How to Get Disciplined by God and Like ItHow to Get Disciplined by God and Like ItHow to Get Disciplined by God and Like It

by Roger Barrier

Dear Roger,


My friend and I got into a discussion about whether or not God would actually hurt or punish a Christian. I said, “No. He loves us too much.” He said, “Yes. He loves us too much not to!”


What do you think?


Sincerely, Alex


Dear Alex,


Your friend wins!


I think that most everyone agrees that children who experience little or no discipline often grow up to be stubborn, unmanageable, misguided, rebellious teenagers and adults.


Therefore, it should come as no surprise that because we are His spiritual children, our Father in heaven has every intention of disciplining us so that we will grow up to be effective, strong spiritual mothers and fathers.


I watch a lot of families when Julie and I go out to eat. Whenever I see well-behaved children sitting with mom or dad or both, I always walk over and say, “Excuse me, you must be great parents. Your children are so well behaved.” Mom and dad grin from ear to ear. It’s quite clear that these children have been carefully disciplined and will grow up well.


So let’s consider a few things.




The Lord disciplines the ones he loves,

and he chastens everyone he accepts as his son. Hebrews 12:6


When you choose to trust Jesus Christ as Savior, you will soon discover that some of our teachers are named “Pain” and “Suffering.” We have all experienced heartache, broken relationships, broken homes, disease, loss of a child, being misunderstood, financial difficulties, wayward teenagers, and on and on.


In our sin-filled, imperfect world, life hurts. And when God chooses to allow us to experience pain as discipline, we can respond in two ways: embrace and overcome the pain with His help or fall into a spirit of bitterness and anger. Your choice.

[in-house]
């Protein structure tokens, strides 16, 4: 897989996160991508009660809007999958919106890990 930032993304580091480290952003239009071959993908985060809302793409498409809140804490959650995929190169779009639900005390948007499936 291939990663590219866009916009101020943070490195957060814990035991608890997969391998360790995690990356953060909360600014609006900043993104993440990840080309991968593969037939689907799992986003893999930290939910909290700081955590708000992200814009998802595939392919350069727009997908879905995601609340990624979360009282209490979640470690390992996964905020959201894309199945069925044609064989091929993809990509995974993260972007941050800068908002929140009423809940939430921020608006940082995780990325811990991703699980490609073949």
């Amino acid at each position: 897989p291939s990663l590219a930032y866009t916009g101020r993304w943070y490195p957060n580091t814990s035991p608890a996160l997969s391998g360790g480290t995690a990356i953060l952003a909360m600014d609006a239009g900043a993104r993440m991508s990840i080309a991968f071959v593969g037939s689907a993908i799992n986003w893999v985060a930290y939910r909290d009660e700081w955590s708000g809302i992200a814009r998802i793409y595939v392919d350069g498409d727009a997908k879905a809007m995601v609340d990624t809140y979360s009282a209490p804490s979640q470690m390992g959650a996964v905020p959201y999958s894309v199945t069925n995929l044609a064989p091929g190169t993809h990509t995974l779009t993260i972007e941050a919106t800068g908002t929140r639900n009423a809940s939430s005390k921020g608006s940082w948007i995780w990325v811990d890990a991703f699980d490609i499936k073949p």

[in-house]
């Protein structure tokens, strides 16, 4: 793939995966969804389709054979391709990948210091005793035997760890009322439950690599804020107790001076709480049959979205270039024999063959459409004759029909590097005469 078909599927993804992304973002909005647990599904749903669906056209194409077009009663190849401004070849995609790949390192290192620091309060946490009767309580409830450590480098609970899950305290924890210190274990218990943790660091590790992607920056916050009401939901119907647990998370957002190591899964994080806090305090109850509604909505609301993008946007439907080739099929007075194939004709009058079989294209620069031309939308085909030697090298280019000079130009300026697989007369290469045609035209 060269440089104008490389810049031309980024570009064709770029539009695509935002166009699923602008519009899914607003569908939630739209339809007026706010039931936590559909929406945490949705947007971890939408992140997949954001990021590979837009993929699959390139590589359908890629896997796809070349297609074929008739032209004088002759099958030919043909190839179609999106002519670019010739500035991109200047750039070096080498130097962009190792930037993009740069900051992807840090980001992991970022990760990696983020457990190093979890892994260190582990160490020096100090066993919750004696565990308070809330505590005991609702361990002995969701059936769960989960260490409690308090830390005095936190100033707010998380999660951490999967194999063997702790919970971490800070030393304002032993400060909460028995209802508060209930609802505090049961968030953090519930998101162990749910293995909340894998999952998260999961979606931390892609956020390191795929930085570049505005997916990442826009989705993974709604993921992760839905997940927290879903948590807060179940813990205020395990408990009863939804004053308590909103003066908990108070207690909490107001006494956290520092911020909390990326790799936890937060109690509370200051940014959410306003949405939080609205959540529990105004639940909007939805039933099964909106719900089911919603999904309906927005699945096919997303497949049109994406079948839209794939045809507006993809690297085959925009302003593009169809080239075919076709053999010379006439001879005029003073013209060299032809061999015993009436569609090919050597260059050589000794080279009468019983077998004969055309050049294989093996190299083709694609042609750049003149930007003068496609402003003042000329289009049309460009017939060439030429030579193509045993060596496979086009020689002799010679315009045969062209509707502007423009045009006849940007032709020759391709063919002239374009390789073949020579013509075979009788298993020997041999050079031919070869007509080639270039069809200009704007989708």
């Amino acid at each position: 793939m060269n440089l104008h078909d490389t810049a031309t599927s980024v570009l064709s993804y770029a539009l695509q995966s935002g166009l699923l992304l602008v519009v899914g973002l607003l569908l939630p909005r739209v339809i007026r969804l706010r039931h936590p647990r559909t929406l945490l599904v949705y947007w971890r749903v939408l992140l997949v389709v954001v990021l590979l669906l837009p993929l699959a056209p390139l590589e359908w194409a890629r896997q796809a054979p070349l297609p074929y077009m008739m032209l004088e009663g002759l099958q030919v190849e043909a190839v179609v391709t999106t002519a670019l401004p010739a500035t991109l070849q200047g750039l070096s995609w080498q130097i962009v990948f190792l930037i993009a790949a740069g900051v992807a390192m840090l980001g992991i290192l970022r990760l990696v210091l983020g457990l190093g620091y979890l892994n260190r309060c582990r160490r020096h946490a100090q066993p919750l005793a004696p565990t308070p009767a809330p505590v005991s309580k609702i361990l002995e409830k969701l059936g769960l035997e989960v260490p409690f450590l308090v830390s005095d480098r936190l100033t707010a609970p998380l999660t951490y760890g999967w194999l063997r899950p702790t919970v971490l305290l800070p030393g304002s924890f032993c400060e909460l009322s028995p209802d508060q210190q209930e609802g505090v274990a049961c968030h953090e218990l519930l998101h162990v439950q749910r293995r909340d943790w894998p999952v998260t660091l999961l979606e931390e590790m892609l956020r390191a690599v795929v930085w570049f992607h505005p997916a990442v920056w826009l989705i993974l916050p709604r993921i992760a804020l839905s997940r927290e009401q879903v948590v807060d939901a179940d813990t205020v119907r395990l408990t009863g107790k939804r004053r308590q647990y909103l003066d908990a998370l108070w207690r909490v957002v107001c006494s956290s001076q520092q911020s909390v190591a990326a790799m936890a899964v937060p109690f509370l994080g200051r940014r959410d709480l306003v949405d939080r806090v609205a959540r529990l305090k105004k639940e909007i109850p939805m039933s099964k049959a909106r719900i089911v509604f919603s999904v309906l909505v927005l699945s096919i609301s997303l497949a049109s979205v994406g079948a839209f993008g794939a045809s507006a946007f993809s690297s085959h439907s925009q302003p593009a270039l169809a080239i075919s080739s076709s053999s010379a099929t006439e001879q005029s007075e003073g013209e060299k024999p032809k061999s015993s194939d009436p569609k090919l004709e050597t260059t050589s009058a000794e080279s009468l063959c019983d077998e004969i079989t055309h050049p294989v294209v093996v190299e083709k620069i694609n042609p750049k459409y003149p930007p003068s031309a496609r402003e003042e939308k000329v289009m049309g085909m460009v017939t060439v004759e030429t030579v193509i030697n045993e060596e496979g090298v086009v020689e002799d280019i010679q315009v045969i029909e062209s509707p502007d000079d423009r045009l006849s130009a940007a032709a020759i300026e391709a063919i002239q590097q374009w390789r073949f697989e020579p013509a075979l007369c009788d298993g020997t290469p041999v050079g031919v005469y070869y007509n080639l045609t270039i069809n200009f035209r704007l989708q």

It was the Sunday night before Christmas and I was finishing my class on principles of spiritual growth. The main theme of the thirteen week class was how God uses difficulties to mature us to look like Jesus.


“Any more questions before we go,” I asked? One obviously pregnant woman said,” if I pray to be a spiritual woman at any price, would God might take my baby to help mature me in Christ.”


“What a question! I know that God uses difficulties to mature us to look like Jesus. However, I doubt that God has anything in mind for you like that.”


On January 5, I received a call. She said, “I just want you to know that I gave birth to my baby and my baby passed away. Could you come see me?”


With great consternation I walked up her sidewalk wondering, “What in the world can I say to her?”


When I arrived, her husband ushered me to one of their lounge chairs across from her in the room.


“I just wanted you know that I have no idea if God had anything to do with what happened; but, I do know this, God will use this experience to grow me to look more like Jesus.”


I walked a mile with Pleasure,

She chatted all the way,

And left me none the wiser,

For all she had to say.


I walked a mile with Sorrow,

And ne’re a word said she,

But Oh the things I learned that day,

When Sorrow walked with me.




And have you completely forgotten this word of encouragement that addresses you as a father addresses his son? It says,


“My son, do not make light of the Lord’s discipline,
and do not lose heart when he rebukes you,
because the Lord disciplines the one he loves,

and he chastens everyone he accepts as his son.” Hebrews 12:5-6


When troubles set in and trials arrive most of us react first by wondering,


“Am I really saved? If I were really saved, why am I having all these problems? Has God forsaken me? I’m a Christian; I’m not supposed to have so many problems. If God really loved me, He wouldn’t let these things happen to me.”


Certainly he would! The troubles prove that He loves us.


C. S. Lewis observed, “We want not so much a father in heaven as a grandfather in heaven whose plan for the universe is such that it might be said at the end of each day, ‘and a good time was had by all.’”


It takes a lot of love to carry out consistent discipline for a child. Pity the poor child whose parents don’t love him enough to discipline him or her consistently.




Endure hardship as discipline; God is treating you as his children. For what children are not disciplined by their father? Hebrews 12:7


Think about this: God does not punish nor discipline unsaved people in this life. They are not his children. He saves their judgment for the Great White Throne Judgment when their sins will be exposed and all will be cast into the lake of fire.  Revelation 20:11-13.


Unsaved people are Satan’s children, and he wreaks havoc upon them.


If you are not disciplined—and everyone undergoes discipline—then you are not legitimate, not true sons and daughters at all. Hebrews 12:8